One question facing the Soldotna City Council tonight may find its answer in the unusually warm and snowless winter the central Kenai Peninsula is experiencing.
After meeting with Parks and Recreation officials, City Manager Tom Boedeker wants to know whether to buy ski hill insurance this year and open the skill hill or keep the attraction closed pending further feasibility study.
Without snow, the issue is moot. Last year, the ski hill was open only 18 days, Boedeker said on Tuesday.
With liability insurance alone costing the city $16,000 per year, "this gets especially expensive," Parks and Rec Director Andrew Carmichael said in a memo to the council and Mayor Dave Carey.
Since the ski hill opened, weather has not allowed the city to operate it more than 60 days in any given season.
Even though the hill is not equipped with a rope tow or with snow-making equipment, Boedeker said operating expenses add about $14,000 to the cost of running the ski hill each year.
"They use their snowmachine to drag a grooming (attachment) across the hill, but even that doesn't do a great job," he said of Parks and Rec efforts to make the hill more attractive.
Skiers and snowboarders must hike up the hill in order to ski or ride down, and on occasion, city workers have cut steps into the snow to make the climb easier.
On any given day, though, the hill attracts fewer than 20 users, said Carmichael, including users of the sledding hill.
City administrators are seeking direction from the city council as to whether adding snow-making equipment and a rope tow should be considered, whether the ski hill should continue to be operated as at present, or if it should be shut down.
Boedeker said if the ski hill is closed and ski hill insurance is not purchased, other city insurance does cover the sledding hill.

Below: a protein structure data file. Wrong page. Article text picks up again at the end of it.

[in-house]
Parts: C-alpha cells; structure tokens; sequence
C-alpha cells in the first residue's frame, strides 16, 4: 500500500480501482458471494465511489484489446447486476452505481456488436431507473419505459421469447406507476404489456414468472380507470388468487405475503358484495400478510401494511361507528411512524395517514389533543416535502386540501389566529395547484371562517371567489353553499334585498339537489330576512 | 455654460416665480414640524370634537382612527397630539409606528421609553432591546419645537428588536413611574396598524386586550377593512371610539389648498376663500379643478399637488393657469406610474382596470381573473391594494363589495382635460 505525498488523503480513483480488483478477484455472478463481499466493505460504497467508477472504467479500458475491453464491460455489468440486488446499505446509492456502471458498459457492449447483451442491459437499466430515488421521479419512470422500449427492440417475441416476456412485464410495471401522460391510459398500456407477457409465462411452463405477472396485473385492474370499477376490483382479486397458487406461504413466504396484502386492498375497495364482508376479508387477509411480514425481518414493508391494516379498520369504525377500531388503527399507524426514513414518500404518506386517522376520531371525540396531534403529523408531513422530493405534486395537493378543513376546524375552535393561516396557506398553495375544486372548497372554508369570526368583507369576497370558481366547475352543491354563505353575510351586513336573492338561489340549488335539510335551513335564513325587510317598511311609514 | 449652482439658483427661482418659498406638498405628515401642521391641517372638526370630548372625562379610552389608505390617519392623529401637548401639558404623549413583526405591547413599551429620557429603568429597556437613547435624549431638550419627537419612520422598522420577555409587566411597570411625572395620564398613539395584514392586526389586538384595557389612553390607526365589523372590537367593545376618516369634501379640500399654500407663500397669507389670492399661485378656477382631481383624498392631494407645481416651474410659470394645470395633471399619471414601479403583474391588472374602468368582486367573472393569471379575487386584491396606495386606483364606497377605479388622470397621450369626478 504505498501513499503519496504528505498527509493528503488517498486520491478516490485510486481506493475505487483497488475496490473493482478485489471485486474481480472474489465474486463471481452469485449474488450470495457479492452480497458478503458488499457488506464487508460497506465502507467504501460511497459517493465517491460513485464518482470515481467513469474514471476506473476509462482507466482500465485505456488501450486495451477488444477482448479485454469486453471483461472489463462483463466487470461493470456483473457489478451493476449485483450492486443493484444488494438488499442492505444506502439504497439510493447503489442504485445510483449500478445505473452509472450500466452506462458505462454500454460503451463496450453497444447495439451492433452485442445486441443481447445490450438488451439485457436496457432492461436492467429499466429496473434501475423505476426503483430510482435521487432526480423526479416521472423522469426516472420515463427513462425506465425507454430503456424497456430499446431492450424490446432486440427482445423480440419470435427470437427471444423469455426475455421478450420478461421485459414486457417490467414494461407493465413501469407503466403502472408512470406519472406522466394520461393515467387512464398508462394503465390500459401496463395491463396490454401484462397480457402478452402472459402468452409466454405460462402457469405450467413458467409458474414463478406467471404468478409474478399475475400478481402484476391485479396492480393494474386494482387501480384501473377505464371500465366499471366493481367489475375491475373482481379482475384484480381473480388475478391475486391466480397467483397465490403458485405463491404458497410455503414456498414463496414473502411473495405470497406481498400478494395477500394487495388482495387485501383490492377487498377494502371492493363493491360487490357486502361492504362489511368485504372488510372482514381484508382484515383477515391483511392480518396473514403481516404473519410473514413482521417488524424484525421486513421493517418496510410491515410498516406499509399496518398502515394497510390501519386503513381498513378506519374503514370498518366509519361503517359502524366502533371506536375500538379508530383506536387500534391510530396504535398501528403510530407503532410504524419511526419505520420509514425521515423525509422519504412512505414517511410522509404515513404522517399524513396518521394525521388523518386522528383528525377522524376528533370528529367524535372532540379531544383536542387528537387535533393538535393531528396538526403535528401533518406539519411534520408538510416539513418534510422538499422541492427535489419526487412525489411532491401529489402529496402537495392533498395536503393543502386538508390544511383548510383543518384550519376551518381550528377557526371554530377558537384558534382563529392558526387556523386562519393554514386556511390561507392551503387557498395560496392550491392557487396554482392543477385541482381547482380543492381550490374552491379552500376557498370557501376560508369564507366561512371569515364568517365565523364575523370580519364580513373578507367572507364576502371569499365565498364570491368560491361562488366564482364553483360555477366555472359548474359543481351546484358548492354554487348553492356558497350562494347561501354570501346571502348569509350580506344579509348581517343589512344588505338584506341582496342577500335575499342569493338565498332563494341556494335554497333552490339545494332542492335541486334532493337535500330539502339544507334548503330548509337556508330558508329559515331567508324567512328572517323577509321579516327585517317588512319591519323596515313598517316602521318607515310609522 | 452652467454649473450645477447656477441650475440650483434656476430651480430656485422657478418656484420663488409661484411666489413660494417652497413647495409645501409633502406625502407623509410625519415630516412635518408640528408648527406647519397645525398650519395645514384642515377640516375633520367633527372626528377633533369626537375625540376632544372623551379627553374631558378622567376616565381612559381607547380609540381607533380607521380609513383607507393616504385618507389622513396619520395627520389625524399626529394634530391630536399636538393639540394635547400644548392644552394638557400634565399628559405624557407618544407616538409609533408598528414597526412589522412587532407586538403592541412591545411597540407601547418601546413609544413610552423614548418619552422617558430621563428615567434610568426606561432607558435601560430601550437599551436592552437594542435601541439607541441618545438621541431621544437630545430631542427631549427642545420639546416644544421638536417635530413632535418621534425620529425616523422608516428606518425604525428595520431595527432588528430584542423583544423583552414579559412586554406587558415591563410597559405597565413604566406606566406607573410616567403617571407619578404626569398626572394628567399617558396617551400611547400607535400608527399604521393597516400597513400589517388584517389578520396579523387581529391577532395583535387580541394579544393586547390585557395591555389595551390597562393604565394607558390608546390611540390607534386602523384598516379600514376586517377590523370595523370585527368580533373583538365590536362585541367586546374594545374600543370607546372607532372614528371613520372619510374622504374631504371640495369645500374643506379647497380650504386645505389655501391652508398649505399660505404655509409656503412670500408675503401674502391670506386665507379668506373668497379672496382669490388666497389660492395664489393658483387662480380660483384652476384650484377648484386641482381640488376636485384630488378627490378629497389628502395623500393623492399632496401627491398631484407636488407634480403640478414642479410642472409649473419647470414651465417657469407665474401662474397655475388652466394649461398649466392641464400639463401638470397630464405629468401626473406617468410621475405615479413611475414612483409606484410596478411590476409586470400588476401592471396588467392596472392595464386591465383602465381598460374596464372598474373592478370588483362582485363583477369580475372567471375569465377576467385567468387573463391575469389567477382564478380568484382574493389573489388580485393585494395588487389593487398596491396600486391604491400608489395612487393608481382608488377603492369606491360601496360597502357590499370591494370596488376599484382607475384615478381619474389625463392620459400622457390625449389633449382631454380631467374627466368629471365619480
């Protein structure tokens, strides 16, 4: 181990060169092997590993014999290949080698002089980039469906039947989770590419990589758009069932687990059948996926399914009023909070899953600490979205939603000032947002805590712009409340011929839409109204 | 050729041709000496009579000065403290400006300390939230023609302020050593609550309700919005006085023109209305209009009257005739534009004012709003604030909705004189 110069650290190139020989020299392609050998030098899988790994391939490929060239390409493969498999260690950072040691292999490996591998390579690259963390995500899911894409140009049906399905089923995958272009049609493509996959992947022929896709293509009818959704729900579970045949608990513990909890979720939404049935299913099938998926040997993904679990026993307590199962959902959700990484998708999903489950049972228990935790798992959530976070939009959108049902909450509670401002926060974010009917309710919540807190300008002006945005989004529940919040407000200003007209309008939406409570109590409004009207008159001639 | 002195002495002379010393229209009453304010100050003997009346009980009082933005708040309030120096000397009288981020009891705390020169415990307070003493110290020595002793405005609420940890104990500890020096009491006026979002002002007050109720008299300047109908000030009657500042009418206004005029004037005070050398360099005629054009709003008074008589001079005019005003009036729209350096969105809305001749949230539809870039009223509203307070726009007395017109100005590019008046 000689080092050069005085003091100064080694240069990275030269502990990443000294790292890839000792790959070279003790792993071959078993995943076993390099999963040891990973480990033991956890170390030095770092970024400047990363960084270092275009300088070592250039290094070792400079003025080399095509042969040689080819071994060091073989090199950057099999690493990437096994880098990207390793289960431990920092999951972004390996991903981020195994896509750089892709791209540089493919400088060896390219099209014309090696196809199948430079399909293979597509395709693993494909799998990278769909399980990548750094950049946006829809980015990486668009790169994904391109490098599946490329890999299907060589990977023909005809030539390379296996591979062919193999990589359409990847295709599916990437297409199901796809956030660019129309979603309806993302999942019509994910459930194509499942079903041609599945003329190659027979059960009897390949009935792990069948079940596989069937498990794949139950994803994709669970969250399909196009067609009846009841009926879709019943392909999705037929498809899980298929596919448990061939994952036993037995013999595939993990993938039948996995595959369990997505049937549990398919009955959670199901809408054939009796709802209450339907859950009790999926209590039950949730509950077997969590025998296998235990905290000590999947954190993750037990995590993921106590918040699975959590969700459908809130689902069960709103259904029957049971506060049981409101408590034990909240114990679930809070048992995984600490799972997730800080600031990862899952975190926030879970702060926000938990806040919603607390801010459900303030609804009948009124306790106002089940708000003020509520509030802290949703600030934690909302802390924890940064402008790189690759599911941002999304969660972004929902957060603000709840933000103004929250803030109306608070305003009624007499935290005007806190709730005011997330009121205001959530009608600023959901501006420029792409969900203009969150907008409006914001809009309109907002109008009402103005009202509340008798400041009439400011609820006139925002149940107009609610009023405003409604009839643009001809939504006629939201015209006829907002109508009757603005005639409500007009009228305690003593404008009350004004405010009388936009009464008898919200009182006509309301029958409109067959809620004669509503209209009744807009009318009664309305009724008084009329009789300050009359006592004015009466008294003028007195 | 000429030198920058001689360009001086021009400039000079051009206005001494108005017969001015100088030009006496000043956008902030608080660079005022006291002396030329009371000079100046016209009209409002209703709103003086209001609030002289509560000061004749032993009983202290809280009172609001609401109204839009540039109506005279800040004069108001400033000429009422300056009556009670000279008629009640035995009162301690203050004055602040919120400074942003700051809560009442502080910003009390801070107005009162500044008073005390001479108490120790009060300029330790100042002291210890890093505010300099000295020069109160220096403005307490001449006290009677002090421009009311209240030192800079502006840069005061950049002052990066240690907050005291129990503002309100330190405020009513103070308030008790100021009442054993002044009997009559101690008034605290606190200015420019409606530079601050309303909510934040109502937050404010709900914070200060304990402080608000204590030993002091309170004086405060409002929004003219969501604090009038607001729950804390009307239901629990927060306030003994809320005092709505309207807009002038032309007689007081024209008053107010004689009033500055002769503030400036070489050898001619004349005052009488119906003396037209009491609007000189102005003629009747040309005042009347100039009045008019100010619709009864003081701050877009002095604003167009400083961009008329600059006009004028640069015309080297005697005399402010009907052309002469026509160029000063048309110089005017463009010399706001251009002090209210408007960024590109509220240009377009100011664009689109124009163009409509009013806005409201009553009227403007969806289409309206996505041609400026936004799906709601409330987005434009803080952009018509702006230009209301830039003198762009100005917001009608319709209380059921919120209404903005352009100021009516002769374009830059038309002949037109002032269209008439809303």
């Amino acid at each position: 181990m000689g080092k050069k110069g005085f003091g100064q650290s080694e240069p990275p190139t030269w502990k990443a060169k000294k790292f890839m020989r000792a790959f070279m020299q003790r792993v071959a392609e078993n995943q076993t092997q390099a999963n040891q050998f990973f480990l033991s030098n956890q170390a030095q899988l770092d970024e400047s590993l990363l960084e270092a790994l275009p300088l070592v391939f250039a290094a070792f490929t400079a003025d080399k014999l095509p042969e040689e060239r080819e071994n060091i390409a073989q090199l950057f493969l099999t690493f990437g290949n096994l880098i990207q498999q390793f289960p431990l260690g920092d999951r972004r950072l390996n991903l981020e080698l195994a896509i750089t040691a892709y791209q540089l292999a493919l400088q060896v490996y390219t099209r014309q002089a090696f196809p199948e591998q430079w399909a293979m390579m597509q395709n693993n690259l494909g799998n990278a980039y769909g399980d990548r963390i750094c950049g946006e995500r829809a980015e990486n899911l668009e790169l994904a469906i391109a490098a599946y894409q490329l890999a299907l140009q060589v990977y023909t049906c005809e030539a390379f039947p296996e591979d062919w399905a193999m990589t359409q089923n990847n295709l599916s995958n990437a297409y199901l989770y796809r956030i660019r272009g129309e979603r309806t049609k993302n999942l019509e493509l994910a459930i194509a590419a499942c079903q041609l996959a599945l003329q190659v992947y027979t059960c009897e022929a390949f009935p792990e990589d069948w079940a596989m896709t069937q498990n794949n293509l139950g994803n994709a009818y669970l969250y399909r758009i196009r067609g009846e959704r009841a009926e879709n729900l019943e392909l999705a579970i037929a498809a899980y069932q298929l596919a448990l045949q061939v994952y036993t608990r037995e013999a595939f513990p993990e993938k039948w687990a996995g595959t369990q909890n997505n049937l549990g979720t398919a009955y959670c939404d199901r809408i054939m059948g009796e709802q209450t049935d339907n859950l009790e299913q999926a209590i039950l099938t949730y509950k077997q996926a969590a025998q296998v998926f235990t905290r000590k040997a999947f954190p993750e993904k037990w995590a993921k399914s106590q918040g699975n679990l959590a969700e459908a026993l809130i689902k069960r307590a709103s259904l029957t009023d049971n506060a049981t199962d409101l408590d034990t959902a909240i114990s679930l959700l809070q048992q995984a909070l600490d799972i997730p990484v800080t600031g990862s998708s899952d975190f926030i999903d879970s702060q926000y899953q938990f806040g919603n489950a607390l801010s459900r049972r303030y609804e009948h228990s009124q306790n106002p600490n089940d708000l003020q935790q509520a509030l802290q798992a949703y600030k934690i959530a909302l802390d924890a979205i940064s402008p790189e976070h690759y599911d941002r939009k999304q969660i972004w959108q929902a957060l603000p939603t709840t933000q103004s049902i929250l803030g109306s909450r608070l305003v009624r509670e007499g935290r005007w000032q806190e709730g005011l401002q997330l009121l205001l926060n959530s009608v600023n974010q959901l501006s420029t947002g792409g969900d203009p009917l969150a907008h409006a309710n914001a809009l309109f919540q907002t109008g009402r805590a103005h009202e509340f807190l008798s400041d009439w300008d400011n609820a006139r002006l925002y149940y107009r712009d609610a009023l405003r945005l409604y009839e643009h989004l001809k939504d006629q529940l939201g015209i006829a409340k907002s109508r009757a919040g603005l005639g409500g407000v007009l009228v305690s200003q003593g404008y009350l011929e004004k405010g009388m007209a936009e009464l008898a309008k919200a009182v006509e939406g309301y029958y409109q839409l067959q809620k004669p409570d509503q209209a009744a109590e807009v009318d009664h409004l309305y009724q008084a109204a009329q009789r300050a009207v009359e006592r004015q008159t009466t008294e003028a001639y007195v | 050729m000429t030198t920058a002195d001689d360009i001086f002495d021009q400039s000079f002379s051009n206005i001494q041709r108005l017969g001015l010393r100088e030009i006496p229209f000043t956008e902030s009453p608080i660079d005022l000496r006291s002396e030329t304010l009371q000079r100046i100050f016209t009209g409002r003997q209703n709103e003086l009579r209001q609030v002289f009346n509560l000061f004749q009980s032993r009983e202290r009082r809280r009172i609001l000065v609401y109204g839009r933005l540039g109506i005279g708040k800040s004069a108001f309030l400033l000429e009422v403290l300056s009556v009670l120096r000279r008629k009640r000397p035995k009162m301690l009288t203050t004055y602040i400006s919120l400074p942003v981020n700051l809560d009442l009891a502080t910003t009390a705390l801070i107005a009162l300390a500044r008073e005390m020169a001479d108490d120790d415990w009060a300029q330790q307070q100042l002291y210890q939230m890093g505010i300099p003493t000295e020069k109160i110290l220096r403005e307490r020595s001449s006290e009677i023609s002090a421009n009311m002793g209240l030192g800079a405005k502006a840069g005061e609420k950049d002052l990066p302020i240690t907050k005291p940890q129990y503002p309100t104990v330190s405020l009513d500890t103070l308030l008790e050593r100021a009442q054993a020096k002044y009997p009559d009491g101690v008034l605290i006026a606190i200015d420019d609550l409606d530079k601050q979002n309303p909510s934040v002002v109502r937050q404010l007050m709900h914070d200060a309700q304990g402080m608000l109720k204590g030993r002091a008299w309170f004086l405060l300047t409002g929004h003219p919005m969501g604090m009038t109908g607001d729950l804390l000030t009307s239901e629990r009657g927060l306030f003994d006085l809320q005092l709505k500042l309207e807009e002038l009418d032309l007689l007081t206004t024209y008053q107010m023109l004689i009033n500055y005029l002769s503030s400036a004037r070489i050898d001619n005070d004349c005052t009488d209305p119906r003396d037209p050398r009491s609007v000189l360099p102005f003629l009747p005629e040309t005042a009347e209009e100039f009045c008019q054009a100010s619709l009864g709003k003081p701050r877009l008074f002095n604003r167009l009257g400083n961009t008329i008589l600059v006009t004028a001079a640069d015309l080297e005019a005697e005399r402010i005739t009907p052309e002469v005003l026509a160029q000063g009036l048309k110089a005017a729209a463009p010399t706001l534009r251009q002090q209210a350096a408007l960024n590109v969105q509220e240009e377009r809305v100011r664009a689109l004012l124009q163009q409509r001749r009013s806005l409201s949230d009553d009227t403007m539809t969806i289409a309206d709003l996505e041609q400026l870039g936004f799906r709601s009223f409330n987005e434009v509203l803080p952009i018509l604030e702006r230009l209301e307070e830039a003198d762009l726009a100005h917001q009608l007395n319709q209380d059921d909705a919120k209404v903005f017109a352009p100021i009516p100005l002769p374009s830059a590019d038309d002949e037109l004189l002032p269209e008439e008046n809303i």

The current ski hill insurance coverage runs out Dec. 12.
The city council tonight also is expected to consider authorizing a 30-year lease with the Kenai Watershed Forum for the "White House" and adjoining property in Soldotna Creek Park.
KWF plans to use the building as its office and educational facility for teaching conservation methods particularly to young people.
The building had been deeded to the city by the state Department of Transportation along with the open grassy area of Soldotna Creek Park, and was used temporarily by the city for its Parks and Rec director's residence. It has since been declared surplus.
Under a proposed agreement, the city would allow KWF to use the building in exchange for making renovations and routine repairs and maintenance.
Also on the council's agenda tonight is an agreement with the Kenai Peninsula Borough to allow an easement needed for an additional city water well to be drilled near Well-house C between Soldotna High School and Soldotna Middle School.
The council meeting is scheduled to begin at 6:30 p.m.
Phil Hermanek can be reached at email@example.com.
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